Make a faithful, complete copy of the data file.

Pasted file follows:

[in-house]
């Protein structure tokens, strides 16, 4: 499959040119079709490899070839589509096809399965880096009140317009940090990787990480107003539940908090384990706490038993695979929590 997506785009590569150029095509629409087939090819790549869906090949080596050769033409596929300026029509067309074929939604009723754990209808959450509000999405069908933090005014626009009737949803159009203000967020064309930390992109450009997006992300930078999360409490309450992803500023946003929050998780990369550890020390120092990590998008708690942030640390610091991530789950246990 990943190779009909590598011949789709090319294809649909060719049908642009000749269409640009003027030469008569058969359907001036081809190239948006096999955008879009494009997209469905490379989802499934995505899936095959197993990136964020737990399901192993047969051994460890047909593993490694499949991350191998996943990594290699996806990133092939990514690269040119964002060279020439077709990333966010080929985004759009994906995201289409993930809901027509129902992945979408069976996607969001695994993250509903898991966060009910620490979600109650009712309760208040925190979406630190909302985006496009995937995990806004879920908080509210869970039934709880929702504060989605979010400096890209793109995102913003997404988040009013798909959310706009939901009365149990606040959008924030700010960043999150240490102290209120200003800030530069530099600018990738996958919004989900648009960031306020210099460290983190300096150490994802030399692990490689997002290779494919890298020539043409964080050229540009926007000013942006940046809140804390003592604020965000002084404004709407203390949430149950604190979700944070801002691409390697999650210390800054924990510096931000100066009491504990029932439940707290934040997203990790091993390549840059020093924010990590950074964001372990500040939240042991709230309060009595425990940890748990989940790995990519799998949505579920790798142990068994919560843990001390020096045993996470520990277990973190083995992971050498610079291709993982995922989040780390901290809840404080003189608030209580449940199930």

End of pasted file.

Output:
[in-house]
């Protein structure tokens, strides 16, 4: 499959040119079709490899070839589509096809399965880096009140317009940090990787990480107003539940908090384990706490038993695979929590 997506785009590569150029095509629409087939090819790549869906090949080596050769033409596929300026029509067309074929939604009723754990209808959450509000999405069908933090005014626009009737949803159009203000967020064309930390992109450009997006992300930078999360409490309450992803500023946003929050998780990369550890020390120092990590998008708690942030640390610091991530789950246990 990943190779009909590598011949789709090319294809649909060719049908642009000749269409640009003027030469008569058969359907001036081809190239948006096999955008879009494009997209469905490379989802499934995505899936095959197993990136964020737990399901192993047969051994460890047909593993490694499949991350191998996943990594290699996806990133092939990514690269040119964002060279020439077709990333966010080929985004759009994906995201289409993930809901027509129902992945979408069976996607969001695994993250509903898991966060009910620490979600109650009712309760208040925190979406630190909302985006496009995937995990806004879920908080509210869970039934709880929702504060989605979010400096890209793109995102913003997404988040009013798909959310706009939901009365149990606040959008924030700010960043999150240490102290209120200003800030530069530099600018990738996958919004989900648009960031306020210099460290983190300096150490994802030399692990490689997002290779494919890298020539043409964080050229540009926007000013942006940046809140804390003592604020965000002084404004709407203390949430149950604190979700944070801002691409390697999650210390800054924990510096931000100066009491504990029932439940707290934040997203990790091993390549840059020093924010990590950074964001372990500040939240042991709230309060009595425990940890748990989940790995990519799998949505579920790798142990068994919560843990001390020096045993996470520990277990973190083995992971050498610079291709993982995922989040780390901290809840404080003189608030209580449940199930």